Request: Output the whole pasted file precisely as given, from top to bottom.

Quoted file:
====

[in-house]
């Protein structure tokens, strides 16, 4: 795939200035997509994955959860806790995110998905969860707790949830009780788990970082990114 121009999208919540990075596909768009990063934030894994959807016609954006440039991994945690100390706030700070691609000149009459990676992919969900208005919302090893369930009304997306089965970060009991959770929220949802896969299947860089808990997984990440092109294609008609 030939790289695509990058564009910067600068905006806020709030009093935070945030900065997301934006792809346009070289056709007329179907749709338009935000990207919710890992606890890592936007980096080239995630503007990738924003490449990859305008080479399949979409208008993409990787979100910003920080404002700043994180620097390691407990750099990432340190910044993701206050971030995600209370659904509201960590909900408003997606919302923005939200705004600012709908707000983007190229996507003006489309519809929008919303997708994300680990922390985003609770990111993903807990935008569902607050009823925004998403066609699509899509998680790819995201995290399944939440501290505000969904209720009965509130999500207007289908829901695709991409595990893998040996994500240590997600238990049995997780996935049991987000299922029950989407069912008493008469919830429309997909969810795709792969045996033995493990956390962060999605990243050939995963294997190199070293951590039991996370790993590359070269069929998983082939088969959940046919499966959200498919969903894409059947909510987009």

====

[in-house]
């Protein structure tokens, strides 16, 4: 795939200035997509994955959860806790995110998905969860707790949830009780788990970082990114 121009999208919540990075596909768009990063934030894994959807016609954006440039991994945690100390706030700070691609000149009459990676992919969900208005919302090893369930009304997306089965970060009991959770929220949802896969299947860089808990997984990440092109294609008609 030939790289695509990058564009910067600068905006806020709030009093935070945030900065997301934006792809346009070289056709007329179907749709338009935000990207919710890992606890890592936007980096080239995630503007990738924003490449990859305008080479399949979409208008993409990787979100910003920080404002700043994180620097390691407990750099990432340190910044993701206050971030995600209370659904509201960590909900408003997606919302923005939200705004600012709908707000983007190229996507003006489309519809929008919303997708994300680990922390985003609770990111993903807990935008569902607050009823925004998403066609699509899509998680790819995201995290399944939440501290505000969904209720009965509130999500207007289908829901695709991409595990893998040996994500240590997600238990049995997780996935049991987000299922029950989407069912008493008469919830429309997909969810795709792969045996033995493990956390962060999605990243050939995963294997190199070293951590039991996370790993590359070269069929998983082939088969959940046919499966959200498919969903894409059947909510987009």